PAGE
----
I’d caution against overcomplicating your meaty meal with the side serving of herbs and chutney, these kababs deserve your unembellished chew. This is the sort of place where you grab your chicken and mutton fix, stash up on silky tandoor rotis made by the grinning guys next door, and lose yourself in the soothing repetition of cars milling through the unofficial driveway for their dinner order. It’s all very laissez faire, as evident from the baker listening to his headphones and prodding rotis off of the scorching sides of his tandoor. It’s the kind of kabab experience that looks you in the face – you with all your complications in life and your work debacles and your personal struggles and your heaps of dirty laundry, you with all your Stuff – and shrugs with a flavour that is so simple that really, don’t think too much, just eat.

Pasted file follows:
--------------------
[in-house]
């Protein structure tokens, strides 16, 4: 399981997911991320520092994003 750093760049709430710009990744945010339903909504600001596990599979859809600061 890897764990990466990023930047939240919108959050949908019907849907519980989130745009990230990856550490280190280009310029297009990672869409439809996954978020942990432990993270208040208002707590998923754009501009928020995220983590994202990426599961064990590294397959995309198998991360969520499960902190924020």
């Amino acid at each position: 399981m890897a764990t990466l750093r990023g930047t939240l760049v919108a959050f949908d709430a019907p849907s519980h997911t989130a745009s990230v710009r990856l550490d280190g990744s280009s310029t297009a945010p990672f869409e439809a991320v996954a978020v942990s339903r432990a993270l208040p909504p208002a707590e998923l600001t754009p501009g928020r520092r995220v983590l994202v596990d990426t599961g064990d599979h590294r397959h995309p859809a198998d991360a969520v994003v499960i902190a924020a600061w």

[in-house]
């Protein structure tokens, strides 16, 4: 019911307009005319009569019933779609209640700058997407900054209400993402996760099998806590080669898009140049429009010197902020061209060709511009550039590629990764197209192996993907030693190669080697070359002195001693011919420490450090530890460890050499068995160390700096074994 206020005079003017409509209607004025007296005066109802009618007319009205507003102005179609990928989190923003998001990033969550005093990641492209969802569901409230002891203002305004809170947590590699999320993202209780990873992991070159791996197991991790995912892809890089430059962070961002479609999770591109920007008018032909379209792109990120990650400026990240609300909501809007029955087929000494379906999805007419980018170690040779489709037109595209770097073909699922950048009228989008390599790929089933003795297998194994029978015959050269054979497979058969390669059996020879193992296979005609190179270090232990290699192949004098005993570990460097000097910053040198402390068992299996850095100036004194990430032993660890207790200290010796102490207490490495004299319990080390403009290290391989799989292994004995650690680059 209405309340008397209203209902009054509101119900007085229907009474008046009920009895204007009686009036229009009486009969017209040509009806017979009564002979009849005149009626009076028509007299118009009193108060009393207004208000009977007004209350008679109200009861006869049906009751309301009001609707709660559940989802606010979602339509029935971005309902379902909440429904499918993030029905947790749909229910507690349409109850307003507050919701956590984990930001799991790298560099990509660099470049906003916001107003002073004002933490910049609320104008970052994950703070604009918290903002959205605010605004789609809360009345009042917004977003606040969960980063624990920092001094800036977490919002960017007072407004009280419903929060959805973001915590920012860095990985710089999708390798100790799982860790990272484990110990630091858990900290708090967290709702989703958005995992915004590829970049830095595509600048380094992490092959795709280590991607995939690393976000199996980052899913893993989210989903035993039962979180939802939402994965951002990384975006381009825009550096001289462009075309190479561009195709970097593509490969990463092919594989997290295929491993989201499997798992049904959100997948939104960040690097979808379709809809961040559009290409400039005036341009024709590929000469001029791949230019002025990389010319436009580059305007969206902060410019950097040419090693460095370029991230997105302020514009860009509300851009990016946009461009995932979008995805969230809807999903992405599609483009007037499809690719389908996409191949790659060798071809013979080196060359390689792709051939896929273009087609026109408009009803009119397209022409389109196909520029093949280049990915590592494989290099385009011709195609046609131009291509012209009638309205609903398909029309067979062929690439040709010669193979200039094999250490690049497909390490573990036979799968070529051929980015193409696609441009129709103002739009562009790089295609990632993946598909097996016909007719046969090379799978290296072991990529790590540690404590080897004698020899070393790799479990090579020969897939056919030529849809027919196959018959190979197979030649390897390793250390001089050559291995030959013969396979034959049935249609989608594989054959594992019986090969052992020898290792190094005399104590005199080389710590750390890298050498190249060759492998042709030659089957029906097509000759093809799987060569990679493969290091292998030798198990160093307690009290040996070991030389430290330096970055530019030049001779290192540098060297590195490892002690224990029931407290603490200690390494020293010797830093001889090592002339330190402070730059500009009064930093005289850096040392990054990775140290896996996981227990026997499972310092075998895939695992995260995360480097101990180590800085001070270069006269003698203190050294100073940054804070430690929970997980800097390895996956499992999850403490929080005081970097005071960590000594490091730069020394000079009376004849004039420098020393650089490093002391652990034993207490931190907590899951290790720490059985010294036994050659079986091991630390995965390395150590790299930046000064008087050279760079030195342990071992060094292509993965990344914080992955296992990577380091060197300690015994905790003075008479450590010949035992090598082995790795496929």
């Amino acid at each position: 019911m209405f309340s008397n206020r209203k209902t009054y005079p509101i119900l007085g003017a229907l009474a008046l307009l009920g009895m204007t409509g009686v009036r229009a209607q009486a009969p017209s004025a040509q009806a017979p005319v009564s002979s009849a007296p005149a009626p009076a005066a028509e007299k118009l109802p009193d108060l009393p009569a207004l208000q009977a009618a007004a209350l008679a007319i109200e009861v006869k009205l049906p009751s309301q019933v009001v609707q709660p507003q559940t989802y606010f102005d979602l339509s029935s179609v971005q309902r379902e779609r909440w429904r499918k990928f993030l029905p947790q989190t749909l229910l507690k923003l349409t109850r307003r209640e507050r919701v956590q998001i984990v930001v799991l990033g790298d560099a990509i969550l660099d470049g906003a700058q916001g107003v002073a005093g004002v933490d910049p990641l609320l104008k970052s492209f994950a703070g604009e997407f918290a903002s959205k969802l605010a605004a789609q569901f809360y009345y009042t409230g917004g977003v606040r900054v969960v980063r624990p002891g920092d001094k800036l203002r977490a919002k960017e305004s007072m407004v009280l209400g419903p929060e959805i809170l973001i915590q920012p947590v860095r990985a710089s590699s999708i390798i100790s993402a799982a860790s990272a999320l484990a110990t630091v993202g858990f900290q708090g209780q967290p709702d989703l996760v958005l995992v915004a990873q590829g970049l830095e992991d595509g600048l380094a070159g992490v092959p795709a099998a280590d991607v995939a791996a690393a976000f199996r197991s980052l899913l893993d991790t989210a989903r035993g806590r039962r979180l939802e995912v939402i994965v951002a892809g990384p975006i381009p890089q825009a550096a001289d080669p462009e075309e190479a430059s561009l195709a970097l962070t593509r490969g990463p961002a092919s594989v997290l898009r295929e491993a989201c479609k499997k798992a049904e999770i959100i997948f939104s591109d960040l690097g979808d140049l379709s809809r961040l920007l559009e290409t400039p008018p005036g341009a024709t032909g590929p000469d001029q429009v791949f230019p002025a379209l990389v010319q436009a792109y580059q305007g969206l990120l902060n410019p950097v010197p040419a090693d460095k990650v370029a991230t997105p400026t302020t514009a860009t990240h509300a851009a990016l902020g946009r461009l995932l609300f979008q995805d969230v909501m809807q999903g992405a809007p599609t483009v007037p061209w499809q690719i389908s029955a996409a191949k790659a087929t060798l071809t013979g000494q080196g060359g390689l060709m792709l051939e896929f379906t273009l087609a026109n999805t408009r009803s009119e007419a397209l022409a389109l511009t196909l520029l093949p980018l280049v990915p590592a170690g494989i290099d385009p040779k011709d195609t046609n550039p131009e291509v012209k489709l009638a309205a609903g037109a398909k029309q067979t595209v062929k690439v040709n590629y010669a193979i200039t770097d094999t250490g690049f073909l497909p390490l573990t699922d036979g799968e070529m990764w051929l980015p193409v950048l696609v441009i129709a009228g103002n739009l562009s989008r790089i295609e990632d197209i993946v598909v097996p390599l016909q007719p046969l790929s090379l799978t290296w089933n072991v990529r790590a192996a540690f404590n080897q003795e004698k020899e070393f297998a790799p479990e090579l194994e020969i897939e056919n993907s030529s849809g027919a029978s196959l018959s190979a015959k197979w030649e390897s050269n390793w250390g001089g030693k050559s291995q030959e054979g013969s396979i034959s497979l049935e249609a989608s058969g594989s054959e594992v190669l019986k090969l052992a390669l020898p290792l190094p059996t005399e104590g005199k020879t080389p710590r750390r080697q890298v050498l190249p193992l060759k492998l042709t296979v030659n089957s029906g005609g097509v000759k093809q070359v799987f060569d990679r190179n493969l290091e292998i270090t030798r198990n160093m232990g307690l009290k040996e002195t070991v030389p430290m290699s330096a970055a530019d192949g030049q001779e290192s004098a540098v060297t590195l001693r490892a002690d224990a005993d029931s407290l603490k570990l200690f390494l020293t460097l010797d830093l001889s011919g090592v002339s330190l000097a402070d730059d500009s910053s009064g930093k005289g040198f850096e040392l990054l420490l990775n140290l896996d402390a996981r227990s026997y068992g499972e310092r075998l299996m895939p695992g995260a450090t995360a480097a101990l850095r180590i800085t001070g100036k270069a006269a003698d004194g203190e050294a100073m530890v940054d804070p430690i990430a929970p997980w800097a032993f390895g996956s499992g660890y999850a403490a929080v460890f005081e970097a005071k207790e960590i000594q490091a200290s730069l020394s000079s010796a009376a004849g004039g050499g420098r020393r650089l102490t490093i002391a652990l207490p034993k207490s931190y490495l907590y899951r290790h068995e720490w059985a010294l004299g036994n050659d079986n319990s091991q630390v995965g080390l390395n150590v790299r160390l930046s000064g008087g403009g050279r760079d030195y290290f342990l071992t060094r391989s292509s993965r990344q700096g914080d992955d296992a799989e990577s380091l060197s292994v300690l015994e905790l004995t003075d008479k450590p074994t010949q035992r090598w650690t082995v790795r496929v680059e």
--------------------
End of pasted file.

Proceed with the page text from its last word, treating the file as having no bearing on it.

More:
Al Shabab Bakery - Al Shahba Sharjah

A skewer of thanks to the aerial flying guru at Airspectiv for introducing me to this spot.

Calimero Cafeteria & Al Shabab Bakery 
Al Shahba, Sharjah. If you’re a smart phone navigator, here’s my Google map with the location and all my other hideouts
Phone: 06-5582781

Author: InaFryingPan